The Design of Competition Law Institutions: Global Norms, Local ChoicesHardback Law and Global Governance
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- Publisher: Oxford University Press
- Format: Hardback | 520 pages
- Dimensions: 160mm x 236mm x 43mm | 930g
- Publication date: 1 March 2013
- Publication City/Country: Oxford
- ISBN 10: 0199670048
- ISBN 13: 9780199670048
- Illustrations note: black & white line drawings, black & white tables, figures
- Sales rank: 903,818
Competition (or antitrust) law is national law. More than 120 jurisdictions have adopted their own competition law. Is there a need for convergence of the competition law systems of the world? Much effort has been devoted to nudging substantive law convergence in the absence of an international law of competition. But it is widely acknowledged that institutions play as great a role as substantive principles in the harmonious - or dissonant - application of the law. This book provides the first in depth study of the institutions of antitrust. It does so through a particular inquiry: Do the competition systems of the world embrace substantially the same process norms? Are global norms embedded in the institutional arrangements, however disparate? Delving deeply into their jurisdictions, the contributors illuminate the inner workings of the systems and expose the process norms embedded within. Case studies feature Australia/New Zealand, Canada, Chile, China, Japan, South Africa, the USA, and the European Union, as well as the four leading international institutions involved in competition: the World Trade Organization, the Organization for Economic Cooperation and Development, the United Nations Conference on Trade and Development, and the International Competition Network; and the introductory and synthesizing chapter by the directors of the project draws also from the new institutional arrangements of Brazil and India. The book reveals that there are indeed common process norms across the very different systems; thus, this study is a counterpart to studies on convergence of substantive rules. The synthesizing chapter observes an emerging 'sympathy of systems' in which global process norms, along with substantive norms, play a critical role. The book provides benchmarks for the field and suggests possibilities for future development when the norms are embraced in aspiration but not yet in practice. It offers insights for all interested in competition law and global governance.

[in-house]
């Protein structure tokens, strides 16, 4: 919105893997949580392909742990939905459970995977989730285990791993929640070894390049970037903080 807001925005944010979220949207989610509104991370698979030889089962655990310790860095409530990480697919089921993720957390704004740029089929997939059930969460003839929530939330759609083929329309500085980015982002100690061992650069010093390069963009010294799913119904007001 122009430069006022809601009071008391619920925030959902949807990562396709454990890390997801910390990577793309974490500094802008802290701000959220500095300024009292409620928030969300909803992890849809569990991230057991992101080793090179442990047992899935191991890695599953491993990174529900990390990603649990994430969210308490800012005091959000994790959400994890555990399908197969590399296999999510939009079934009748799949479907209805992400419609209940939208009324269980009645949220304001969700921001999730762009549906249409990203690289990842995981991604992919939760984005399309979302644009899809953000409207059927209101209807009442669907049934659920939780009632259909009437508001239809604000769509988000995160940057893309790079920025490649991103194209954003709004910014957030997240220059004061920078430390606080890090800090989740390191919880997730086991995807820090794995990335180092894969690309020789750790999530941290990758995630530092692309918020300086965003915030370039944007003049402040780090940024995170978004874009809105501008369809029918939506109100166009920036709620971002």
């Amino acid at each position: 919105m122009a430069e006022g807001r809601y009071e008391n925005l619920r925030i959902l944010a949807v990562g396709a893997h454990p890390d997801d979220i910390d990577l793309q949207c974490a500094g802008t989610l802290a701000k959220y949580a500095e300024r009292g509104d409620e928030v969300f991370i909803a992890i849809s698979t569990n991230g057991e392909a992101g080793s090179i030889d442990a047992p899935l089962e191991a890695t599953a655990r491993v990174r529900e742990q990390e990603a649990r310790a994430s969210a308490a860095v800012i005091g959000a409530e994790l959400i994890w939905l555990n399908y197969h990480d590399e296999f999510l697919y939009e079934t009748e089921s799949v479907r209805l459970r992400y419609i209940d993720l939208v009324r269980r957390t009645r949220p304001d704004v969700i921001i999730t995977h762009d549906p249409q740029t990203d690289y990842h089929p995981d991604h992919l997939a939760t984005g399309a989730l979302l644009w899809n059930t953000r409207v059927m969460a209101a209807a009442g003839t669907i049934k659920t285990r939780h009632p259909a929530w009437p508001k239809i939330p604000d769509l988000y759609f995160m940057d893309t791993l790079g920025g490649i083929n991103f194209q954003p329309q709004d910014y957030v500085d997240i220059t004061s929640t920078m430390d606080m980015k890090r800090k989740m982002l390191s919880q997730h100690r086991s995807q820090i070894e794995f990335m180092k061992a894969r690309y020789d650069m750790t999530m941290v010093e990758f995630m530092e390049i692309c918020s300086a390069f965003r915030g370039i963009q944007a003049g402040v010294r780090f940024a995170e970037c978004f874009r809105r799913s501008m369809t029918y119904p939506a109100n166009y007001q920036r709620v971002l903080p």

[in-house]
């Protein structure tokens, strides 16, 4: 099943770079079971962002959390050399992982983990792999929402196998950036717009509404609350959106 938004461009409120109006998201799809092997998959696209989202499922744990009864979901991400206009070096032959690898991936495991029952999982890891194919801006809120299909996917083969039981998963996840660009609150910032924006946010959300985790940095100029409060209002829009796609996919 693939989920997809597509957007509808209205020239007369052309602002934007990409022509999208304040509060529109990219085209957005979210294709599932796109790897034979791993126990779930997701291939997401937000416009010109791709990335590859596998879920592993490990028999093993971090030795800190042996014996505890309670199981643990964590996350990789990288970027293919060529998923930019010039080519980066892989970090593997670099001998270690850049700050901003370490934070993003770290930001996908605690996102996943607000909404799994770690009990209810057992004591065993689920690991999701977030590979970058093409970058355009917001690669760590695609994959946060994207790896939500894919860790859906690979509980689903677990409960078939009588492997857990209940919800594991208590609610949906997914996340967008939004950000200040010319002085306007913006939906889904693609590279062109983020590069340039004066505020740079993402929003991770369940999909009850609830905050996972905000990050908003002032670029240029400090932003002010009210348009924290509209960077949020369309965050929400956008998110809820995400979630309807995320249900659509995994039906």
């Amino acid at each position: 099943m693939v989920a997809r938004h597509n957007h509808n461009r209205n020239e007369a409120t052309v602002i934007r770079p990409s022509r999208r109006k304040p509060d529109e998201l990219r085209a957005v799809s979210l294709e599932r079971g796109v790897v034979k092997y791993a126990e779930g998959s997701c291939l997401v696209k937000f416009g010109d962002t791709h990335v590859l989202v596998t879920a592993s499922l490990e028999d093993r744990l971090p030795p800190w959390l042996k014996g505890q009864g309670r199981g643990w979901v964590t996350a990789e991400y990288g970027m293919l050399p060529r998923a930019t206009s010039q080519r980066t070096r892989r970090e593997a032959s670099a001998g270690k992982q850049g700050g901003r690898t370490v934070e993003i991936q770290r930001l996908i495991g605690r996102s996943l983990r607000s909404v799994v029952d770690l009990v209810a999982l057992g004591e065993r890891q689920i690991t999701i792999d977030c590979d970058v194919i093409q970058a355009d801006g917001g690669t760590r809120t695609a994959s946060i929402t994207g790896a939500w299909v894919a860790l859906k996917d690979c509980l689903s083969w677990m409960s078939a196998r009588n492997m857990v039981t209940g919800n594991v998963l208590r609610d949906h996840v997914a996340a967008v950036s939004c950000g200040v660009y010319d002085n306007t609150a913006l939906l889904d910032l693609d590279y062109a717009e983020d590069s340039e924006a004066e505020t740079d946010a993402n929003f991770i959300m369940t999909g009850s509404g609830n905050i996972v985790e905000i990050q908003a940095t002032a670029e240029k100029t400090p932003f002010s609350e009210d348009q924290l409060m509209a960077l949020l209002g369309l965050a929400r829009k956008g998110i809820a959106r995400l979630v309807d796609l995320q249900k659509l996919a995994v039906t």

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Michael Trebilcock specializes in Law and Economics, International Trade Law, Competition Law, Economic and Social Regulation, Contract Law and Theory, and Law and Development. He was a Fellow in Law and Economics at the University of Chicago Law School in 1976, a Visiting Professor of Law at Yale Law School and Harvard Law School, and a Global Law Professor at New York University Law School. In 1999, he was awarded the Canada Council Molson Prize in the Humanities and Social Sciences and in 2010 was the recipient of the Ontario Premier's Discovery Award for the Social Sciences. In 2002, he was elected President of the American Law and Economics Association. His publications include The Common Law of Restraint of Trade (1986) (winner of Walter Owen Prize); The Limits of Freedom of Contract (1993); The Regulation of International Trade (with M Howse, 3rd ed. 2005); and What Makes Poor Countries Poor: The Institutional Determinants of Development (with M Prado, 2012).
The significance of this study lies in the fact that it draws attention to the institutional design and decision making process, which are often overlooked by the policy-makers, enforcers and international actors often preoccupied with the convergence of substantive law standards. Dr. Alexander Svetlicinii, European Competition Law Review 34:10
Table of contents
1. The GAL Competition Project: The Global Norms ; Appendix: The Template - Outline of Elements Addressed in the Jurisdictional Studies ; 2. Australia and New Zealand ; 3. Canada ; 4. Chile ; 5. China ; 6. Japan ; 7. South Africa ; 8. The United States ; 9. The European Union ; 10. The International Institutions of Competition Law: The Systems' Norms